This is true for so many movies I'd rather not see, like Shindler's List, because they represent too much trauma - I can't bear movies about Nazis and WW2. There is vivid imagery associated with ethnic cleansing from that weirdly modern-savage, unethical, mind-game-of-a-war (I even have past-life memories of being a really frightened nazi myself! I guess there were wusses like me back then, too afraid to do the right thing. Not any more - Speak up for what's right!:)
Remember when you were too afraid to tell your dad you were shell-shocked by the cruelty of a circus? It took me months to recover from his cheery ignorance/ignoring of animal suffering. (kids have to learn desensitized living to become tolerant of casual cruelty.) He didn't communicate enough for us to refuse to go with him either - I dreaded the arrival of Gemini Circus in the city ... I'd walk to school with knots in my stomach when I passed the posters on walls. I wished Mr. Gemini, his kith and kin, dead before my dad saw them. (So very glad circuses are banned today!!!!)
Don't miss the ... lol ... review of Jessica Rabbit and the magical racoon solution to getting rid of builders. Japanese tankui exists!!:D
Friday, 24 October 2008
An aging actor goes back to his hometown and we see the path he chooses that takes him from being a sweet young boy to a jaded cynic, some in his control, some out of his hands.
The actor was reasonably good-looking (and faded men are so romantic) and very gay (and how I love gay men!:) so well worth a watch for me.
I dislike this style of film-making though for complex reasons - most esp. the unfinished nature of the storytelling. It's like they keep forcing you to finish their sentences - I hate this kind of affectation in girls, hate it worse in men, and most of all when it's premeditated!
Sunday, 19 October 2008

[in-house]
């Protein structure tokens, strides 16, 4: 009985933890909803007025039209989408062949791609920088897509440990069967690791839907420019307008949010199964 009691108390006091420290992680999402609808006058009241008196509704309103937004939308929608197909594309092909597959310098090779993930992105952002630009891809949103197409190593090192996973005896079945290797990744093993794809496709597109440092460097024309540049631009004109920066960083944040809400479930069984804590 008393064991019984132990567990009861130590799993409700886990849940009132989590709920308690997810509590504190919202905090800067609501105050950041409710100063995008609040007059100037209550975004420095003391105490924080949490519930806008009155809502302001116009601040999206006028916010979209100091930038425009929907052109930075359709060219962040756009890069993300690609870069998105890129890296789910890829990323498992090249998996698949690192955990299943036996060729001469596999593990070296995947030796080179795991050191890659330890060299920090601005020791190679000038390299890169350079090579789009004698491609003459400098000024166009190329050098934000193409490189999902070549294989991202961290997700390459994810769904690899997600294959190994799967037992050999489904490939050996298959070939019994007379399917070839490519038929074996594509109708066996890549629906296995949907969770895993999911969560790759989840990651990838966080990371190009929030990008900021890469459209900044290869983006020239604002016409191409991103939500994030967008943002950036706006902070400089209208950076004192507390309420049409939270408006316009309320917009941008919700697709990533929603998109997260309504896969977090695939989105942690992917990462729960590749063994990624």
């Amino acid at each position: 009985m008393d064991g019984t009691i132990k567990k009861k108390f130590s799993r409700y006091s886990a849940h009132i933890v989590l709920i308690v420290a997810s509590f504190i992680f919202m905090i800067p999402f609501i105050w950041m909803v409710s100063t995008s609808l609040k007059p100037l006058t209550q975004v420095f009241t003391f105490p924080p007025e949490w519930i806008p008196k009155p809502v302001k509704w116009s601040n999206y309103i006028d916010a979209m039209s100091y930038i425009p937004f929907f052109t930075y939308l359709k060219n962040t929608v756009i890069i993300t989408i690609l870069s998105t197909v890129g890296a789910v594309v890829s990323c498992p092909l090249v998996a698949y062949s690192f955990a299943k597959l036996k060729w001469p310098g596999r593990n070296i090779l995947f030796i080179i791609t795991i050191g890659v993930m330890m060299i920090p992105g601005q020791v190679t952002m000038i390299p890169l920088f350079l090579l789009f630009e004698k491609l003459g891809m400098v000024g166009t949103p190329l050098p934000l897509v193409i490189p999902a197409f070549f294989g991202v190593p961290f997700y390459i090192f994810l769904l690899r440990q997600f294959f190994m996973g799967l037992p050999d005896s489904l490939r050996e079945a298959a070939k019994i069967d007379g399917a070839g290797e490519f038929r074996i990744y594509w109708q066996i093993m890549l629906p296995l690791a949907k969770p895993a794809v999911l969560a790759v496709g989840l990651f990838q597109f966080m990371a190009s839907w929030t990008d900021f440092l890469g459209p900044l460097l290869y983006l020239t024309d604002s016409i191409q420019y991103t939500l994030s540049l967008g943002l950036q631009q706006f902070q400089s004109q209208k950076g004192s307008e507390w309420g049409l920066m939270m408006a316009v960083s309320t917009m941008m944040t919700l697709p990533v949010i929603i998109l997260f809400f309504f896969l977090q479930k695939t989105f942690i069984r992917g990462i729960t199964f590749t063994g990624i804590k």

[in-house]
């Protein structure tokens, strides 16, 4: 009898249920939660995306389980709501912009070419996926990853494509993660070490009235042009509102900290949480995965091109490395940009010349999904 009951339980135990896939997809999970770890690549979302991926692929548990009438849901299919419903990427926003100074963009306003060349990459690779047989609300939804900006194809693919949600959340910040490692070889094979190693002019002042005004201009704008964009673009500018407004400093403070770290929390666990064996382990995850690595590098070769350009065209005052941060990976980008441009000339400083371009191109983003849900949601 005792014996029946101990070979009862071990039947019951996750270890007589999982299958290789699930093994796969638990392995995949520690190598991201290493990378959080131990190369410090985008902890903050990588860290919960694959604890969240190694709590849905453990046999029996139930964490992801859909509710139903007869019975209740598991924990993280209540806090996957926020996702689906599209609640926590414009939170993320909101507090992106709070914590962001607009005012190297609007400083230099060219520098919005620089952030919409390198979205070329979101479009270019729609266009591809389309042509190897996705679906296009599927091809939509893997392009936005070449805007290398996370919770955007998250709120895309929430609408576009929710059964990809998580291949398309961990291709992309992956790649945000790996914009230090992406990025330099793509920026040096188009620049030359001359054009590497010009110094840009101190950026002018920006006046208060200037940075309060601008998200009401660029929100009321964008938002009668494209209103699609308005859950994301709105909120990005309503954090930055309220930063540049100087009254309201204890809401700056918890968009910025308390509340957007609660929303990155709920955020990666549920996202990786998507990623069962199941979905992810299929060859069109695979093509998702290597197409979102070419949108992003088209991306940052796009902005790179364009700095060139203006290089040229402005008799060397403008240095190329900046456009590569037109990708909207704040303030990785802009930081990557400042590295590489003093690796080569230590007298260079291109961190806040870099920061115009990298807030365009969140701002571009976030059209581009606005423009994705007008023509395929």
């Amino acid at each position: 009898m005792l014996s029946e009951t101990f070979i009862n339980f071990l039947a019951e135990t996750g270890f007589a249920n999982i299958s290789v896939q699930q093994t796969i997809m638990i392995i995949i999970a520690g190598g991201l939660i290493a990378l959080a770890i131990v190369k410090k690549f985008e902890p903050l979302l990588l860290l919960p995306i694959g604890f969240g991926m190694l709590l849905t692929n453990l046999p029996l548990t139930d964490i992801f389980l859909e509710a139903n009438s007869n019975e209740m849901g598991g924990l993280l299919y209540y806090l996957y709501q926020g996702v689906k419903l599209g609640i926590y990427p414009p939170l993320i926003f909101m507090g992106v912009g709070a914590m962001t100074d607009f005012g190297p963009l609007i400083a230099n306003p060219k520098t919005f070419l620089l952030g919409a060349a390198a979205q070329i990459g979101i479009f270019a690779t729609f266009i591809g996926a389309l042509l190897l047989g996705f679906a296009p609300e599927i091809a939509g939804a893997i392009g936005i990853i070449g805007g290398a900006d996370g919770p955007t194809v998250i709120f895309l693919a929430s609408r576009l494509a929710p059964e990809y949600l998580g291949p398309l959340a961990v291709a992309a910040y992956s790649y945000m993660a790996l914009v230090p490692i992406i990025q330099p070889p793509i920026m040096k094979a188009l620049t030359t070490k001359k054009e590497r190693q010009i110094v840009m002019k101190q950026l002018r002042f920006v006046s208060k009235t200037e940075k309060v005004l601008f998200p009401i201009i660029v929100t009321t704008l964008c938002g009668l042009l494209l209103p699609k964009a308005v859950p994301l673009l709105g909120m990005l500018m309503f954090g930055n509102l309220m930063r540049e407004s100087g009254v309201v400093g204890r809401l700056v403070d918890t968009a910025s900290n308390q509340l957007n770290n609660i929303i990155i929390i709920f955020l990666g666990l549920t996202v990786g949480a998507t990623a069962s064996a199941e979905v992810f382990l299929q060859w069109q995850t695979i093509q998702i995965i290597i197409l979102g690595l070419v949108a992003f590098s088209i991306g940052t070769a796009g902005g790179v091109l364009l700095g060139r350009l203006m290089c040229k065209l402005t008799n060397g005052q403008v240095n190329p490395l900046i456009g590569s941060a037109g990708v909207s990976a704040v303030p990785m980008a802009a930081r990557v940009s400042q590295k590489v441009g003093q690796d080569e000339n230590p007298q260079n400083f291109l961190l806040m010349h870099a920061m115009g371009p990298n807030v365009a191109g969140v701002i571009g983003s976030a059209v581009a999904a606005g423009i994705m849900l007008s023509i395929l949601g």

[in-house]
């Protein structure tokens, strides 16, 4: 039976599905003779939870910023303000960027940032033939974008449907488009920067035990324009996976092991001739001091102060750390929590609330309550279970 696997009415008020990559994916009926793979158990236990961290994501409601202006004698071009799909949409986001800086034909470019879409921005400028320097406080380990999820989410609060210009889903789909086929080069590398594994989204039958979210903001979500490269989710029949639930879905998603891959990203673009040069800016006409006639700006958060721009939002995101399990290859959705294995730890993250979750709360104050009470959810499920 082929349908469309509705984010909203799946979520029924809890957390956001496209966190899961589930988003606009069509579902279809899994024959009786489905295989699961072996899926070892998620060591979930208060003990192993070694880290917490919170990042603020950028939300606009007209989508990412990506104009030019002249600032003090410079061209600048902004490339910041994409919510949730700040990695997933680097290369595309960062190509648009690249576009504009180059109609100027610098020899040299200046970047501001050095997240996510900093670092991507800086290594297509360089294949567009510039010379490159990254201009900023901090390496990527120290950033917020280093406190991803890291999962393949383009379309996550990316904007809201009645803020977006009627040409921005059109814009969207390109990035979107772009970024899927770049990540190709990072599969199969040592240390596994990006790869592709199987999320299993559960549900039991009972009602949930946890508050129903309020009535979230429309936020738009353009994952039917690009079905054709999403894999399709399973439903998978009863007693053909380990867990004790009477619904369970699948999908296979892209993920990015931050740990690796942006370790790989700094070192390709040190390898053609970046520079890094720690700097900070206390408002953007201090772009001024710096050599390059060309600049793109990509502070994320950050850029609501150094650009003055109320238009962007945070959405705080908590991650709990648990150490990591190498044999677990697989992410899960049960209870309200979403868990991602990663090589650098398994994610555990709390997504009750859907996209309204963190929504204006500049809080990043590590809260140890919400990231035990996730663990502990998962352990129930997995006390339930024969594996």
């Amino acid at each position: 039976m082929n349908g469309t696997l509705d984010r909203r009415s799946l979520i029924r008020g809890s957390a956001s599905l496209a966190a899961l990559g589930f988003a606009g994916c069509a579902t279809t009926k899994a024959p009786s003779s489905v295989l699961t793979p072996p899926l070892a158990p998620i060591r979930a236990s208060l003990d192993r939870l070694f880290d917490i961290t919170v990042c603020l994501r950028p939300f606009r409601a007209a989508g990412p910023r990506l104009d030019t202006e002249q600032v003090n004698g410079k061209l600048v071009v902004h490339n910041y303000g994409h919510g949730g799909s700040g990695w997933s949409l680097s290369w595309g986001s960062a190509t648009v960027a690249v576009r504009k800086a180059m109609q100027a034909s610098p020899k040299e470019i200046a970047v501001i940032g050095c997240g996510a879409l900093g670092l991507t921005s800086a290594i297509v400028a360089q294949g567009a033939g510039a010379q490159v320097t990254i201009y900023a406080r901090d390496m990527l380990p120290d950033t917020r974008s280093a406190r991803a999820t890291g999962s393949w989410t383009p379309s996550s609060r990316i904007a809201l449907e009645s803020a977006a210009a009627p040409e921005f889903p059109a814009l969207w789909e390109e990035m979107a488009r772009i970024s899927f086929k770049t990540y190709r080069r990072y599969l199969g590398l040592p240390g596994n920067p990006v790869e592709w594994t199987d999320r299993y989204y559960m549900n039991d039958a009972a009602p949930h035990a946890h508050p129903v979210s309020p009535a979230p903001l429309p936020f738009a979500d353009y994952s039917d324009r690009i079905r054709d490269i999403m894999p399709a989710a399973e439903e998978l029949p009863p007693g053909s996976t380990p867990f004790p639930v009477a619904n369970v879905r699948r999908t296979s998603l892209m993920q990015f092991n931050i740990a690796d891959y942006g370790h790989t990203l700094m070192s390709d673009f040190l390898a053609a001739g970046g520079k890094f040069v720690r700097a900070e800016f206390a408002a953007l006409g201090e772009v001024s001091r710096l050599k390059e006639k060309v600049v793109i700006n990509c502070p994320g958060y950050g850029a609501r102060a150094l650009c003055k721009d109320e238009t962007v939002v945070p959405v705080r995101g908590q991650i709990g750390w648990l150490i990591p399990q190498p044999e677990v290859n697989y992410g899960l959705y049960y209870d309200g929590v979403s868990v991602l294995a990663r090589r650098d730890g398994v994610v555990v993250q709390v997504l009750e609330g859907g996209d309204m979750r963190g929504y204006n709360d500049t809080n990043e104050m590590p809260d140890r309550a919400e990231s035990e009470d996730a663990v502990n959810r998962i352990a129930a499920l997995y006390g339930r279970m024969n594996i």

It's been raining too much for me. My bike's broken down on the street and I had to abandon it. It's too much effort to get to the movie (theatre) - but I've been watching Disney Classics at home.
The creativity in them is mind-blowing - I often wonder if we'll ever see the same quality again as in Alice in Wonderland, Cinderella, Snow White or Bambi, or even those that aren't so well remembered like Lady and the Scamp or Basil of Baker Street. They're really masterpieces of music, colour and idea. These days they seem to be simplifying and masculinizing the stories to Bush standards. ;s
I just saw Home on the Range. It was an unusual feminist theme (for Disney) with a woman rancher and her 3 cows who capture a yodelling cattle rustler - beating a bunch of male chauvinists to it too.:) I'd give it five stars just for being ... modern in a texan way towards acknowledging womanpower. Maybe a generation of kids will learn to live with self-empowered women.
Monday, 13 October 2008
A Spielberg movie, so it was well-paced. It's the strange [true] story of the 16 yr old Abegnale who posed as an airline pilot and defrauded Pan Am of over 4 million dollars. He also posed as a teacher, an emergency doctor and a lawyer (he even passed the bar exam after studying for it for a week! :O).
I dislike DiCaprio for his choice (and he just looks ... so greedy and well-fed at times. lol), and Hanks always makes tear-jerkers that I can't watch (I hate his ringing, accusing nasal intonation).